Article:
Review: Delilah Dirk and The King’s Shilling

Review: Delilah Dirk and The King’s Shilling

Delilah Dirk & The King's Shilling Tony Cliff First Second March 8th, 2016 Disclaimer: This review is based on an advanced copy from the publisher and may contain spoilers. Just as I finished reading Delilah Dirk and The King's Shilling, it was announced that Disney acquired the film rights to the comic series by Tony Cliff. Set in the

Delilah Dirk & The King’s ShillingDelilah Dirk and The King's Shilling by Tony Cliff. First Second. 2016.

Tony Cliff
First Second
March 8th, 2016

Disclaimer: This review is based on an advanced copy from the publisher and may contain spoilers.

Just as I finished reading Delilah Dirk and The King’s Shilling, it was announced that Disney acquired the film rights to the comic series by Tony Cliff. Set in the 19th century, Delilah Dirk is a world traveler and adventurer whose companion is a lieutenant in the Turkish army named Erdemoglu Selim. Dirk offers Selim excitement and adventure while Selim brings his impeccable tea making skills. One of the first graphic novels I’ve read from First Second was Cliff’s Delilah Dirk and The Turkish Lieutenant back in 2013.

Revisiting the first Delilah Dirk, I’ve realized how much of Cliff’s art has changed. The lines in the first volume are cleaner. There’s polished look to it thanks to the highlights of the white shine. The second volume is sketchier, giving it a harsher feel that’s softened by flattened colours. That’s not to say that the change in style has lessened the quality of the art–quite the opposite. I loved it! There is a confidence in it that translates into the characters’ actions. The book is like an Indiana Jones-style adventure with sweeping, exaggerated body language that’s also coupled with subtle facial expressions that convey so much personality and emotion.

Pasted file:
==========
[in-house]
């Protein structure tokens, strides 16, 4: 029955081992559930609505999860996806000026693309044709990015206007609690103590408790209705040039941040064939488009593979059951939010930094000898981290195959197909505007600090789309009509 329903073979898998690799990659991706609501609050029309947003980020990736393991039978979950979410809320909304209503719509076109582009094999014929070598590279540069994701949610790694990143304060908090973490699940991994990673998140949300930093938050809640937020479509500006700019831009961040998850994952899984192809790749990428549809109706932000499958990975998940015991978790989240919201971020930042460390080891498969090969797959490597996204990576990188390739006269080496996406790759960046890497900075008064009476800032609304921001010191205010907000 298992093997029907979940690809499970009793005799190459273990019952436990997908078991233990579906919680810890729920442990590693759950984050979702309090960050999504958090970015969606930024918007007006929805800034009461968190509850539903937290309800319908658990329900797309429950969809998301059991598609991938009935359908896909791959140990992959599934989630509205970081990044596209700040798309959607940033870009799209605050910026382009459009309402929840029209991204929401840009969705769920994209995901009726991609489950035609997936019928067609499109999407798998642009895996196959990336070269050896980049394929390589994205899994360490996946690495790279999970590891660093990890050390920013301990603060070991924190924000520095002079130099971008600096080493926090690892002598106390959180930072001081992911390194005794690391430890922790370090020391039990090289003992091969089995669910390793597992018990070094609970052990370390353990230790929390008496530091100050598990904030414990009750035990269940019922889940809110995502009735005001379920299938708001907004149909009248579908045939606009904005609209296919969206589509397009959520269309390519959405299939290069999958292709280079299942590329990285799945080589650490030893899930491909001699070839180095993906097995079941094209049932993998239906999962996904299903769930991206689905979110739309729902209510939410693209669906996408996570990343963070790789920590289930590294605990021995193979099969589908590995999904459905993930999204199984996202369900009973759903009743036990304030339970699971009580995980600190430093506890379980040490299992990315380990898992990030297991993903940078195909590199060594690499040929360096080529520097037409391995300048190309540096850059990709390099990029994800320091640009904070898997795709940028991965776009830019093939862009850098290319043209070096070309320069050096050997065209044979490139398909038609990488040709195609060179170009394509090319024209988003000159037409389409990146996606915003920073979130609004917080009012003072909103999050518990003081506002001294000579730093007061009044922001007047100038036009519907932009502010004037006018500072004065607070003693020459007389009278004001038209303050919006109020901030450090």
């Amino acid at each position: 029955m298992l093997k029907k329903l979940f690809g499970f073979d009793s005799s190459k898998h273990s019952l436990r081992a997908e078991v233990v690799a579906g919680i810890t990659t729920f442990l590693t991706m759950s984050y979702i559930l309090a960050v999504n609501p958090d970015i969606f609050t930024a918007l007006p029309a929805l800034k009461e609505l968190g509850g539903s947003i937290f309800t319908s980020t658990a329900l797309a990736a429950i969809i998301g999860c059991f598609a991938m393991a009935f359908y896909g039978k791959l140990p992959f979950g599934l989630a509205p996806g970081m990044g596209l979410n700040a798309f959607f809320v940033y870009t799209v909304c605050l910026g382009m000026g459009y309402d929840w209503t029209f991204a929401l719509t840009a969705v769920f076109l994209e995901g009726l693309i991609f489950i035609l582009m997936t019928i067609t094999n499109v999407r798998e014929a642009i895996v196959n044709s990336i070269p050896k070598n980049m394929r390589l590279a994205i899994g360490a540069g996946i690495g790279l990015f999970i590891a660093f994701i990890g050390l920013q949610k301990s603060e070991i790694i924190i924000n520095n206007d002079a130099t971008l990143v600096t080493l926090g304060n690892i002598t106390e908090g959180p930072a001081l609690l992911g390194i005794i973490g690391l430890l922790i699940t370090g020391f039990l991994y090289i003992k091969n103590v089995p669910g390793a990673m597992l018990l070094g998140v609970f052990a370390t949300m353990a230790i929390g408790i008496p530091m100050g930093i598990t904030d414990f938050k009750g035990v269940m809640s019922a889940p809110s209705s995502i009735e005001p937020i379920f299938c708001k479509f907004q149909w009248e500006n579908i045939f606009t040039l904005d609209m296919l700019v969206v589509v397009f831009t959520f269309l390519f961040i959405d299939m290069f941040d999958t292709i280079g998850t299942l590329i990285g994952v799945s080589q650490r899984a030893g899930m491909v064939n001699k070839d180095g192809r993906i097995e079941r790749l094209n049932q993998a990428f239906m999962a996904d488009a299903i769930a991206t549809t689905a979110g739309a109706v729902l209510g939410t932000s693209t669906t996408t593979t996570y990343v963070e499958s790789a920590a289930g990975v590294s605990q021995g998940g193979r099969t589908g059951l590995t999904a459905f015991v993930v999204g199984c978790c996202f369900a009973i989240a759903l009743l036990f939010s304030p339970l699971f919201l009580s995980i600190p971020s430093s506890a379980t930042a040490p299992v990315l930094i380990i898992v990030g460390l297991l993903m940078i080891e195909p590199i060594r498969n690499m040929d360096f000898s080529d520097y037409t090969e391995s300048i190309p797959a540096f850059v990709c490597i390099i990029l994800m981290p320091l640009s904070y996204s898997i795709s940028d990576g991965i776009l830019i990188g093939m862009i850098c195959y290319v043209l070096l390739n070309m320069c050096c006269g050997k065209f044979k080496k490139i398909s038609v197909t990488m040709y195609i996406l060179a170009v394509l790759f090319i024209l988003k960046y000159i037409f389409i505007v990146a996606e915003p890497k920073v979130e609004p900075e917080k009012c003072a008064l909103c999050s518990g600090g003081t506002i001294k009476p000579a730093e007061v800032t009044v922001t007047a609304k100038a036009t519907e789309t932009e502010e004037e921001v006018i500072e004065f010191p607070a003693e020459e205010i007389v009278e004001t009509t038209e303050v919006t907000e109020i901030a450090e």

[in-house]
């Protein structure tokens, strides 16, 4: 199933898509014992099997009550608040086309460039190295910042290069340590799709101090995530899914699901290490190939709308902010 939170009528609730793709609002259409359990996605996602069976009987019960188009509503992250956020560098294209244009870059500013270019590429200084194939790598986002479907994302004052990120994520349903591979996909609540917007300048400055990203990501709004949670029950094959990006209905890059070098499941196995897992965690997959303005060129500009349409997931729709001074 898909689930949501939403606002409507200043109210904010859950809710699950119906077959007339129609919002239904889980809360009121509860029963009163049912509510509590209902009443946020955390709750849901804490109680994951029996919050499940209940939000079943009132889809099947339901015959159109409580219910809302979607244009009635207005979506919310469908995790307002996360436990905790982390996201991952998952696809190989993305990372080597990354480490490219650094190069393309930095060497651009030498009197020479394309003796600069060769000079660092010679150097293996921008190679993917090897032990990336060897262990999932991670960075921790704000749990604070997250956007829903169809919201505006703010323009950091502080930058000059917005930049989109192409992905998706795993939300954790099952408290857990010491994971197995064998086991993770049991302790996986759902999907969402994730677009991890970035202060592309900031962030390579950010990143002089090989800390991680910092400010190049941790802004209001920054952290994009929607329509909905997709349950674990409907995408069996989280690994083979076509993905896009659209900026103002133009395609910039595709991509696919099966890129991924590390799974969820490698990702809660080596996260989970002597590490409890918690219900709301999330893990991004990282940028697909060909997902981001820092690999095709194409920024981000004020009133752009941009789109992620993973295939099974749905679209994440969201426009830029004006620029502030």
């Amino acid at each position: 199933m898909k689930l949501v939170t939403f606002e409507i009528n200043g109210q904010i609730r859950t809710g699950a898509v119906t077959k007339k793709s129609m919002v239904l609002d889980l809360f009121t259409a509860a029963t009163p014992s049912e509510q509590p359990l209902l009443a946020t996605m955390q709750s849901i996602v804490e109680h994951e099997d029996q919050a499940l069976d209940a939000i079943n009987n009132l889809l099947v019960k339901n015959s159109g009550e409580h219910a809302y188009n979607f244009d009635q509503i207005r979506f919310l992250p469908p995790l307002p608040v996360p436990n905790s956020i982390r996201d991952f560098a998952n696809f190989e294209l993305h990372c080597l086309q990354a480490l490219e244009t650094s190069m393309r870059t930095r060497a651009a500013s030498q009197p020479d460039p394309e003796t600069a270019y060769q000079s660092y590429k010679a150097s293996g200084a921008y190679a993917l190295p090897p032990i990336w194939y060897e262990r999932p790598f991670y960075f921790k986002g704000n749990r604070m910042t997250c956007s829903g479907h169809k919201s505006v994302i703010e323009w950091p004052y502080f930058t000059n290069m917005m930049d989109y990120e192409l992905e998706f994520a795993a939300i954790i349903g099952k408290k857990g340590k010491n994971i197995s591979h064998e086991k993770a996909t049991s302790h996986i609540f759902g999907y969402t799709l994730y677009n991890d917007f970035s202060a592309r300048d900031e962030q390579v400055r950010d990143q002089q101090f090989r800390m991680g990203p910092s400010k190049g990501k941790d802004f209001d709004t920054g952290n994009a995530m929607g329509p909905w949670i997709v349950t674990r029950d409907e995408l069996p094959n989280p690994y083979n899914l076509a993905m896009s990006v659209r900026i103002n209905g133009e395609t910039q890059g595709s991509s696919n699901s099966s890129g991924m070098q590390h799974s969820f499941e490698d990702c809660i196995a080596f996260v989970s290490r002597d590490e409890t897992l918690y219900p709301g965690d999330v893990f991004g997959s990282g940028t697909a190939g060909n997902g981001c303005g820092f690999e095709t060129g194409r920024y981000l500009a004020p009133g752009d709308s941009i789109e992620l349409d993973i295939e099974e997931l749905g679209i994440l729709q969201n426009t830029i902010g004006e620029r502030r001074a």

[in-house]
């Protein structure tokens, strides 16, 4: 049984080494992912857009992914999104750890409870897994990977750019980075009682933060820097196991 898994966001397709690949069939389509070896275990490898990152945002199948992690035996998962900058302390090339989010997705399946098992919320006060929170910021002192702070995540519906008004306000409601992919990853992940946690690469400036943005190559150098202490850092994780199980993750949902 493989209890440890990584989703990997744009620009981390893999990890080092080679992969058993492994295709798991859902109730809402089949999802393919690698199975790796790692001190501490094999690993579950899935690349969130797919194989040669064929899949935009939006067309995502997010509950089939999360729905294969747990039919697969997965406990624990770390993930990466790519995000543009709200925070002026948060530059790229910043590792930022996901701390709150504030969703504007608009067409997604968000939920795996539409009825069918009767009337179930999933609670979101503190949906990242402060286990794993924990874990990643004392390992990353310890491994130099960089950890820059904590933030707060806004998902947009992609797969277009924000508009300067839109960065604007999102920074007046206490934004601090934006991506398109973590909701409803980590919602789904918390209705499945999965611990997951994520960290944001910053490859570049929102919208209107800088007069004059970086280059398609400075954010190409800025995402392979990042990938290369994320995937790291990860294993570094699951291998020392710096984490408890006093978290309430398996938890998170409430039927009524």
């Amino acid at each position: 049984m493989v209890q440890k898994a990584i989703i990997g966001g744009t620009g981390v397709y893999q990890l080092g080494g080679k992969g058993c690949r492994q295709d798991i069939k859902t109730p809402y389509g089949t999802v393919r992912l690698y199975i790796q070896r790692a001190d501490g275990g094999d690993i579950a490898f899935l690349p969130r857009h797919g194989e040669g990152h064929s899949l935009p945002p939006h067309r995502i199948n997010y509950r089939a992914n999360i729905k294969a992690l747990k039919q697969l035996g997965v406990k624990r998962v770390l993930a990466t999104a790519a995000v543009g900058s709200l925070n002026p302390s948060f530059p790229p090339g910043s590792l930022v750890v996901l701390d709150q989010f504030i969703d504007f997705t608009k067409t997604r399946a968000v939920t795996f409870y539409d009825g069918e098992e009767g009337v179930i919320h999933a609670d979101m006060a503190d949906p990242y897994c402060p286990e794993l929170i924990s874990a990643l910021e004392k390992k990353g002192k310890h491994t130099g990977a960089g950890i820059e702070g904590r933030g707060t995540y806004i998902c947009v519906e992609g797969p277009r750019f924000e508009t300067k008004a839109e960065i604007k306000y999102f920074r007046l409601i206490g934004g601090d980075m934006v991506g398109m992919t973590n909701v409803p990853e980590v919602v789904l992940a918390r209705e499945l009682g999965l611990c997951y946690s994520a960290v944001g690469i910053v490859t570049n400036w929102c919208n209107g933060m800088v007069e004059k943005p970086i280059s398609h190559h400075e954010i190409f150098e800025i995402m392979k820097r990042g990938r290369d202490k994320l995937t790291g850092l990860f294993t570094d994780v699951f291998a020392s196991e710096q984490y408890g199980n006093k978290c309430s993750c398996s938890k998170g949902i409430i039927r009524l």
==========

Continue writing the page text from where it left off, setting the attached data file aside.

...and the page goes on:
Delilah Dirk and The King's Shilling by Tony Cliff. First Second. 2016. Page 24.

Delilah Dirk and The King's Shilling by Tony Cliff. First Second. 2016.I really enjoyed it. In this latest volume, Delilah is accused of spying on the British for the French by the crooked Major Merrick, which forces her to follow him back to her home of England to clear her name. There, Selim discovers Delilah’s family and the secrets she’s been keeping. It’s a book about reputation, how important (or unimportant) it is to people, and how far some will go to defend it. It’s also a comic that evaluates the trust of a partnership between Selim and Delilah, but also examines the relationship between mothers and daughters. I’ve included a photo of the page where Delilah’s mom rushes to embrace her daughter who’s been away from home; it made me feel so warm and gooey. I have a very close relationship with my own mom, which made the scene very relatable, but so was the clash between them. Both Delilah and her mother want what’s best for her–Delilah wants to go on adventures and her mother wants her to be a society lady–but the two of them are more alike than they think. It’s watching them deal with that that makes reading this fun, and it also reminds us that our parents had lives and dreams before we were a thought in their minds.

It was a welcome read as I fasted during Ramadan, and it made me think about the upcoming Disney adaptation. I think there is a place for this story on film, and I hope it’s a film that both kids and adults can enjoy. It’s an adventure story, and I’m hoping for some fun. Before the Delilah Dirk movie hits screens, check out this rad comic.

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